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Uncovering the drivers behind urban economic complexity and their connection to urban economic performance

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      Abstract

      The distribution of employment across industries determines the economic profiles of cities. But what drives the distribution of employment? We study a simple model for the probability that an individual in a city is employed in a given urban activity. The theory posits that three quantities drive this probability: the activity-specific complexity, individual-specific knowhow, and the city-specific collective knowhow. We use data on employment across industries and metropolitan statistical areas in the US, from 1990 to 2016, to show that these drivers can be measured and have measurable consequences. First, we analyze the functional form of the probability function proposed by the theory, and show its superiority when compared to competing alternatives. Second, we show that individual and collective knowhow correlate with measures of urban economic performance, suggesting the theory can provide testable implications for why some cities are more prosperous than others.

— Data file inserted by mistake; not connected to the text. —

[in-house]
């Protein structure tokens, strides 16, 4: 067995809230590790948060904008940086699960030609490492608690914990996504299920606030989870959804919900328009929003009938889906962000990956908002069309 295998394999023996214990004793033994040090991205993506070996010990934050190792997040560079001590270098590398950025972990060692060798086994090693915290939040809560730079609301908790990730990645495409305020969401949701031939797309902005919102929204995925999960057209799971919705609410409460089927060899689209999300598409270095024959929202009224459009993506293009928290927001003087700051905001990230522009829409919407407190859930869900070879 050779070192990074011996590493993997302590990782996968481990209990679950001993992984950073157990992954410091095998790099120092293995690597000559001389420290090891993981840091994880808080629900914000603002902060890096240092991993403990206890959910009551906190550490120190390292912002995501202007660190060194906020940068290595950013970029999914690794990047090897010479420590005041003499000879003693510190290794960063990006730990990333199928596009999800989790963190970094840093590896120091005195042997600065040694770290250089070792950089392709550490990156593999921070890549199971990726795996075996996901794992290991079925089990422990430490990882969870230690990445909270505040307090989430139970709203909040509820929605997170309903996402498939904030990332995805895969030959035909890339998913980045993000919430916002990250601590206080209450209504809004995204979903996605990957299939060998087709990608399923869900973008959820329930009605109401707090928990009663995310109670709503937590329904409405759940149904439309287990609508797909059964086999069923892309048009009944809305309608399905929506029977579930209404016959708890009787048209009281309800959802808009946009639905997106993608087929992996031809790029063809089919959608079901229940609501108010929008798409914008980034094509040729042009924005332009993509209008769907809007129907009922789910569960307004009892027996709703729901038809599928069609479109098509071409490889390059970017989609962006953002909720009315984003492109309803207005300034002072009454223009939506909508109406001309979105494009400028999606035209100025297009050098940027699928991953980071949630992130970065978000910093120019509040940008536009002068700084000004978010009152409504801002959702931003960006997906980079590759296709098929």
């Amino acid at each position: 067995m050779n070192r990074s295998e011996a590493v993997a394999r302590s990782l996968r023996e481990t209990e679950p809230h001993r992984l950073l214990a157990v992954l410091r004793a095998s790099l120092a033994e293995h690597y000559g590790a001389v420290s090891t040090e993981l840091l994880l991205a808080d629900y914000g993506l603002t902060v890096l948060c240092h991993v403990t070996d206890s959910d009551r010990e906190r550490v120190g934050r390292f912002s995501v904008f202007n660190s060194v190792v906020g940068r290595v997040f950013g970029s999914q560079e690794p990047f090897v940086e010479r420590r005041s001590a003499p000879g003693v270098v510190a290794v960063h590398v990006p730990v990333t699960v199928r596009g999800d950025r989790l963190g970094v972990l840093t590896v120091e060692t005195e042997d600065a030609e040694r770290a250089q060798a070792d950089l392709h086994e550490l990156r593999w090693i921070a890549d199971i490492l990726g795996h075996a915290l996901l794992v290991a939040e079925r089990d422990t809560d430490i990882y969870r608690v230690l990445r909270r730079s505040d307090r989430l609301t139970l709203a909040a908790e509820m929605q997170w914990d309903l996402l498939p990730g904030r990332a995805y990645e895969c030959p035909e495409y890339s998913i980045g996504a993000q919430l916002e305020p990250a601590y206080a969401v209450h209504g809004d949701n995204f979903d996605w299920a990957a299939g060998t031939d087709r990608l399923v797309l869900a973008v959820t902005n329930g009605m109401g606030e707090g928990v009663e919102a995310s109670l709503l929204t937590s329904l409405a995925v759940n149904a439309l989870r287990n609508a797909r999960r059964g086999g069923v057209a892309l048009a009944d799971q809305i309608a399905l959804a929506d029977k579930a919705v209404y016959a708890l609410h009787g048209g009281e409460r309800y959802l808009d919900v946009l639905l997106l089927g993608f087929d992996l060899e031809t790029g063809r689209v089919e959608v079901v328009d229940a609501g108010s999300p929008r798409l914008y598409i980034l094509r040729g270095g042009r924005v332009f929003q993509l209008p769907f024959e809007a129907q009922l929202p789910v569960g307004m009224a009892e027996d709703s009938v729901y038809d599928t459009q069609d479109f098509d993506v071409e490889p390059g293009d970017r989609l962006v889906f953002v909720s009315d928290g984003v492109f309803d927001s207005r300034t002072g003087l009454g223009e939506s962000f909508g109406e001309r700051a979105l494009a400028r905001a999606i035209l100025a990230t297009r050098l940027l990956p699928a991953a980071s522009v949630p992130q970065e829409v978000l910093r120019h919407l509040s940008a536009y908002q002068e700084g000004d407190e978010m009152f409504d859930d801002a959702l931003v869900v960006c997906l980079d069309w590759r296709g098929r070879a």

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      Most cited references 36

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      Normalized cuts and image segmentation

       Jianbo Shi,  S J Malik (2000)
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        A Tutorial on Spectral Clustering

        In recent years, spectral clustering has become one of the most popular modern clustering algorithms. It is simple to implement, can be solved efficiently by standard linear algebra software, and very often outperforms traditional clustering algorithms such as the k-means algorithm. On the first glance spectral clustering appears slightly mysterious, and it is not obvious to see why it works at all and what it really does. The goal of this tutorial is to give some intuition on those questions. We describe different graph Laplacians and their basic properties, present the most common spectral clustering algorithms, and derive those algorithms from scratch by several different approaches. Advantages and disadvantages of the different spectral clustering algorithms are discussed.
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          ON A CLASS OF SKEW DISTRIBUTION FUNCTIONS

           Herbert Simon (1955)
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            Author and article information

            Journal
            06 December 2018
            1812.02842

            http://arxiv.org/licenses/nonexclusive-distrib/1.0/

            Custom metadata
            37 pages, 11 figures, 4 tables, 5 appendices
            physics.soc-ph nlin.AO q-fin.GN

            General physics, General economics, Nonlinear & Complex systems

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